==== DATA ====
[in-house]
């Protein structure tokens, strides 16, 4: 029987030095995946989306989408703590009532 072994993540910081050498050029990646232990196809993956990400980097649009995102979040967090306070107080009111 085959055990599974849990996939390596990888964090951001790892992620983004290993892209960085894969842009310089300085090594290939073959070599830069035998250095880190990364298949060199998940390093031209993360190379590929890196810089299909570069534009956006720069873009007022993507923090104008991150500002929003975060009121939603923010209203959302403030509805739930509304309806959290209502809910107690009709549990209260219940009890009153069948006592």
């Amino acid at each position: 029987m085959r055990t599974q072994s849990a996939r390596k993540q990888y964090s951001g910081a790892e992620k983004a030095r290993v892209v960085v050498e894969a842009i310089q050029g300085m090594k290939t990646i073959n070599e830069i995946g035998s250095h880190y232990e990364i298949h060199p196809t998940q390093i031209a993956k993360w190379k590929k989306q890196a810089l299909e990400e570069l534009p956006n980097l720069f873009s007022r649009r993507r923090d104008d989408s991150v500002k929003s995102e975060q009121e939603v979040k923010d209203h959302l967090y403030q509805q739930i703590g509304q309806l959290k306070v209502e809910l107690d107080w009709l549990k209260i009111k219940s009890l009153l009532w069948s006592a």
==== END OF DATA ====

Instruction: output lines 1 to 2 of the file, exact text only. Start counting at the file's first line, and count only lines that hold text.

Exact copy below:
[in-house]
């Protein structure tokens, strides 16, 4: 029987030095995946989306989408703590009532 072994993540910081050498050029990646232990196809993956990400980097649009995102979040967090306070107080009111 085959055990599974849990996939390596990888964090951001790892992620983004290993892209960085894969842009310089300085090594290939073959070599830069035998250095880190990364298949060199998940390093031209993360190379590929890196810089299909570069534009956006720069873009007022993507923090104008991150500002929003975060009121939603923010209203959302403030509805739930509304309806959290209502809910107690009709549990209260219940009890009153069948006592």